I call it “Green Day”.
At a press conference in March the Brexit Secretary David Davis and the EU’s chief negotiator Michel Barnier unveiled a slideshow of the Brexit Treaty, with the sections agreed by both sides highlighted green.
It amounted to roughly 75-80% of the 129-page document that will seal the terms of the UK’s departure from the EU and which is officially called the “Agreement on the Withdrawal of the United Kingdom”.
The UK says the deadline for settling the outstanding issues is October, when the agreement will be submitted to the European Parliament. Mr Barnier wants progress on these issues in time for an EU summit on 28 June.
Here is what’s left to discuss:
Both sides have committed to avoid infrastructure on the border between Northern Ireland and Ireland.
Brussels has proposed a protocol – nicknamed “the backstop” – which would see Northern Ireland stick to those rules of the customs union and single market that are required for cross-border co-operation to continue.
It’s described as an insurance policy in case no other solutions are found.
Britain agrees to the need for a backstop but says this version risks barriers being created between Northern Ireland and the rest of the UK, and so wants an alternative.
Known in the trade as “governance” this is an item that sounds boring but which Michel Barnier says could bring the whole deal down: how to solve disputes between the UK and the EU arising as a result of the treaty?
The EU has proposed a Joint Committee made up of representatives appointed by London and Brussels. If they can’t solve a problem, it would be referred to the European Court of Justice.
The UK government likes the idea of “J-Com” but not of judges in Luxembourg having the final say.
A complicated compromise to oversee the governance of the citizens’ rights part of the deal hasD been agreed, though.
Then there is a swathe of subjects known as Other Separation Issues (OSI’s).
Champagne and pasties
The EU is proud of its rules that protect regional products so that champagne can only come from Champagne, Manchego cheese can only come from La Mancha, Cornish pasties from Cornwall.
Brussels wants this system written into British domestic law. The Brits agree with the concept but aren’t sure about the method and want to ensure it applies to British products in the EU too.
Some in the food and drink industry suspect some ministers view this as a measure to protect European industries that would limit the UK’s room for manoeuvre in future trade talks with other countries.
Crime and courts
There are still disagreements about how both sides will work together on on-going police and judicial matters.
For example, the EU says that the European Court of Justice should be able to pass judgements that have an effect in the UK after the end of the transition period in cases where events occurred before the end of the transition period.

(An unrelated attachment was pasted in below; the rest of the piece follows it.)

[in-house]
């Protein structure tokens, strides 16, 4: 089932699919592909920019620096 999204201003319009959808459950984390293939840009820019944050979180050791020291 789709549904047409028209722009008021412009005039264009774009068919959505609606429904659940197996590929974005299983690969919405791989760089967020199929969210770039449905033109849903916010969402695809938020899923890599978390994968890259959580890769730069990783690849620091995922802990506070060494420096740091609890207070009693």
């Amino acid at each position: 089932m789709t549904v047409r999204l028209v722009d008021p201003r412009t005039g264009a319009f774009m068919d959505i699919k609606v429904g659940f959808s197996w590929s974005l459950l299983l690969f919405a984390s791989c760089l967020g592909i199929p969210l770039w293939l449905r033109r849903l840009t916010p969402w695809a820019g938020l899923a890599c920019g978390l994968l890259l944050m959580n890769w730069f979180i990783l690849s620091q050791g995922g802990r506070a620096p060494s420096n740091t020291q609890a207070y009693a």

On security, the UK thinks that co-operation on extradition, the British relationship with the EU crime-fighting agency Europol and the sharing of criminal records should be the subject of a separate security treaty which the two sides should begin negotiating straight away.
The EU wants the European laws that are mentioned in the Brexit Treaty to continue to apply in the UK in the way they do now.
This is the legal concept of “direct effect” which is at the heart of the argument over the supremacy of EU law.
The UK government has agreed to write the Withdrawal Agreement into domestic legislation but is still working on the details of how to do this, before it’s voted on by MPs.
Remember the huge political row in Summer 2016 over the UK’s departure from the EU’s nuclear energy watchdog Euratom?
Most issues related to it have been settled, apart from who will own certain radioactive material that remains in the UK – Britain or the EU countries where it originated?
The signals are that a deal is close on this highly technical matter.
British companies hold all sorts of personal data belonging to EU citizens, and the European Commission thinks that European data protection law should continue to apply to it after Brexit.
The UK would like a comprehensive deal on data sharing with the EU as part of the discussions about the future relationship, and is wary of agreeing divorce-related measures that could tie its hands.
There’s a section about how to handle government tenders for goods and services which will be underway during the Brexit process – so called “public procurement”. Think new British passports being made by a Franco-Dutch firm.
Most of it has been agreed, but one jargon-filled paragraph stands out as unresolved.
It concerns the rule which says new contracts should be open to companies across the EU. Public procurement lawyers suspect the UK is waiting for a guarantee that British firms will be able to bid for European government business if British contracts remain open to their continental competitors.
Sharing information about tax
The EU wants the UK to share customs data for three years after the end of the transition period, and information about certain taxes for five years after the end of the transition period.
And there are some other unresolved technical issues scattered throughout the document that test the knowledge of even the most seasoned Brexit geek.
But small details could have a big effect because the whole lot has to be agreed for the deal to be signed off.